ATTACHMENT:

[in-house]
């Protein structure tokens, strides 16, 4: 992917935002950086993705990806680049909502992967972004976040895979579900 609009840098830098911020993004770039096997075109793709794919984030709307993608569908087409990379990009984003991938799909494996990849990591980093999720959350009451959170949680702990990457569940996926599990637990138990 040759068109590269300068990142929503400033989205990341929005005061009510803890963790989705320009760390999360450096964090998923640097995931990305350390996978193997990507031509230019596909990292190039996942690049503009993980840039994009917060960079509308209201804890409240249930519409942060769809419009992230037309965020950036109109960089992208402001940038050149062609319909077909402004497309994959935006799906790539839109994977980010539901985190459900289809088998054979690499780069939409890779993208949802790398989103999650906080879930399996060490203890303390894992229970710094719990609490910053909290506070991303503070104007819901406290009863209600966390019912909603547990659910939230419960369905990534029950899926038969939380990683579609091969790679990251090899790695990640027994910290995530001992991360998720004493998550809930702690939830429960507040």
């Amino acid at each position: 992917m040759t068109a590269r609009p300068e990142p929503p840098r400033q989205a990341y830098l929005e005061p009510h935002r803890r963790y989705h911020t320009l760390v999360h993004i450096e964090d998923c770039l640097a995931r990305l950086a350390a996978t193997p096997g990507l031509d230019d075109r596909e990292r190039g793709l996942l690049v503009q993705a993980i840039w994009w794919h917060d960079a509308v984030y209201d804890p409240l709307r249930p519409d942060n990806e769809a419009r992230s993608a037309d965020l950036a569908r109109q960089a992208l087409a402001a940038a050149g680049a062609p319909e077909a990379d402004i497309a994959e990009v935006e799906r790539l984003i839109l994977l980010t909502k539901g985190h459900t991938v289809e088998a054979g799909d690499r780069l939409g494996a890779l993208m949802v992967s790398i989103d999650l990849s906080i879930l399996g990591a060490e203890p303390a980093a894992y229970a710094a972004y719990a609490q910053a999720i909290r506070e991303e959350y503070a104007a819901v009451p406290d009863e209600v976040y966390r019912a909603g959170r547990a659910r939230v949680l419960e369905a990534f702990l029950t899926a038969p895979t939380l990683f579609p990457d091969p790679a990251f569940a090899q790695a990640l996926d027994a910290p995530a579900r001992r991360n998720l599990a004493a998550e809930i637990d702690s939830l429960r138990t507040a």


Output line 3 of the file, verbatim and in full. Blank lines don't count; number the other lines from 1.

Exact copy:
């Amino acid at each position: 992917m040759t068109a590269r609009p300068e990142p929503p840098r400033q989205a990341y830098l929005e005061p009510h935002r803890r963790y989705h911020t320009l760390v999360h993004i450096e964090d998923c770039l640097a995931r990305l950086a350390a996978t193997p096997g990507l031509d230019d075109r596909e990292r190039g793709l996942l690049v503009q993705a993980i840039w994009w794919h917060d960079a509308v984030y209201d804890p409240l709307r249930p519409d942060n990806e769809a419009r992230s993608a037309d965020l950036a569908r109109q960089a992208l087409a402001a940038a050149g680049a062609p319909e077909a990379d402004i497309a994959e990009v935006e799906r790539l984003i839109l994977l980010t909502k539901g985190h459900t991938v289809e088998a054979g799909d690499r780069l939409g494996a890779l993208m949802v992967s790398i989103d999650l990849s906080i879930l399996g990591a060490e203890p303390a980093a894992y229970a710094a972004y719990a609490q910053a999720i909290r506070e991303e959350y503070a104007a819901v009451p406290d009863e209600v976040y966390r019912a909603g959170r547990a659910r939230v949680l419960e369905a990534f702990l029950t899926a038969p895979t939380l990683f579609p990457d091969p790679a990251f569940a090899q790695a990640l996926d027994a910290p995530a579900r001992r991360n998720l599990a004493a998550e809930i637990d702690s939830l429960r138990t507040a």